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What Causes Peripheral Neuropathy?
We encounter patients in Edgewater and New Smyrna Beach with peripheral neuropathy problems regularly.
Peripheral neuropathy is a term used to describe a host of disorders that damage the peripheral nervous system. Arms, legs, hands, feet, joints, internal organs, parts of the face and other regions can all be affected. There are many potential causes for this damage and quite often it can be a combination of factors. Among the most common would include:
Infections & Autoimmune Diseases
What are the Key Peripheral Neuropathy Symptoms?
Symptoms can present themselves at any age although many people are diagnosed from age 40 and onwards. Pain is the most obvious and common symptom and often begins with quite innocuous issues. These may be constant or periodic, sharp/throbbing/freezing/shooting pains, in specific places or in more general areas. In some cases, pain may take many years to become worse, while in others the decline can be very sudden. Key symptoms to be aware of include:
Pains as discussed
Loss of balance/awareness (even if only fleeting)
Muscle wasting and weakness
Irregular blood pressure and heartbeat
Sleeping issues caused by discomfort
Non-existent ‘pressures’ or ‘compactness’ around the extremities
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What are the Major Different Forms?
There are three main subdivisions used to categorize peripheral neuropathy diagnosis. These relate to the kinds of nerves which are causing the problem, and sometimes there can be a crossover between them:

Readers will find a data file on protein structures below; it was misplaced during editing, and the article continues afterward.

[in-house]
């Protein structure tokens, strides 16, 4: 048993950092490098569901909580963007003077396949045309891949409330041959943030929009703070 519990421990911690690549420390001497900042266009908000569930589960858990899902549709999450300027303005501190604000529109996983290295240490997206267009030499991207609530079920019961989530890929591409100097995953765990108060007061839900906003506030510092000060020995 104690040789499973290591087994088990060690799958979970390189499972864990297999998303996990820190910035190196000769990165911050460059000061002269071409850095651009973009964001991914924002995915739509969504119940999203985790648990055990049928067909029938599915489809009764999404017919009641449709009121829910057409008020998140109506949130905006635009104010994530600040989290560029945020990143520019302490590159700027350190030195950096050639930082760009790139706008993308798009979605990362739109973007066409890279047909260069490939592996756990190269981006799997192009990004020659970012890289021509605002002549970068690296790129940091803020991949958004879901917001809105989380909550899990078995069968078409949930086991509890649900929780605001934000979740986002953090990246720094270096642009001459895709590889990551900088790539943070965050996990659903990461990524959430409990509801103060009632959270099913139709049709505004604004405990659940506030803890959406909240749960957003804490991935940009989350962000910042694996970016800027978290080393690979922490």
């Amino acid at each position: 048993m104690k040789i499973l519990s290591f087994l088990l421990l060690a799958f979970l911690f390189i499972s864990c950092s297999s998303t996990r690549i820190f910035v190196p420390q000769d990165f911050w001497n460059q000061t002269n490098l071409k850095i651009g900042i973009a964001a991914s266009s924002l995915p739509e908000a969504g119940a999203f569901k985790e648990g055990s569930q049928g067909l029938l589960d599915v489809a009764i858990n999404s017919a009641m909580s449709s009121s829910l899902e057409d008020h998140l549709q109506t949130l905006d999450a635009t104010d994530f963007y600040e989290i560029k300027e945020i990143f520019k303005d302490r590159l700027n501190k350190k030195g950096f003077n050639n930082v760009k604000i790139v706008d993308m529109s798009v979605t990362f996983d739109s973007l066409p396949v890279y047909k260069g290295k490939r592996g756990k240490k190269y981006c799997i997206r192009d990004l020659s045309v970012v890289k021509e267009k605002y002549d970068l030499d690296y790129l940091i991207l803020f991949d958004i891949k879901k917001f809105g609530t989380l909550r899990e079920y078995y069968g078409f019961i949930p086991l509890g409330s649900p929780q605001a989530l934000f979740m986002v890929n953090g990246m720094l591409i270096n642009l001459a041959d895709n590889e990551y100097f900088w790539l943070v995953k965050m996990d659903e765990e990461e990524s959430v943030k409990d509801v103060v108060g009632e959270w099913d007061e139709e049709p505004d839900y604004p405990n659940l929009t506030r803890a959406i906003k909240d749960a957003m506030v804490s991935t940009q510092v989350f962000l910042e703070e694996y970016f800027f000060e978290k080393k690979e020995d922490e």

Motor Nerves: Pains related to mobility and flexibility such as walking, lifting, catching, and so forth. These are often accompanied by a decline in strength and balance.
Sensory Nerves: Associated with how we detect texture, heat/cold, rough/smooth, etc. These kinds of nerve damage are most commonly associated with tingling pain, numbness, and ultra-sensitivity.
Automatic Nerves: This form described automatic/involuntary bodily processes such as the circulatory system and digestive tract. Common issues involve sweating problems, nausea/diarrhea/constipation, dizziness, sexual dysfunction, and irregular heartbeat.
What are the Available Treatments?
Peripheral neuropathy is best treated through a variety of clinical and secondary treatments. While medications can help mask the pain, they do little to prevent it from becoming worse over time. Patients can substantially benefit from:
Improving nutrition and lifestyle choices
Quitting smoking and reducing alcohol intake
Regular and effective exercise
Managed physical therapy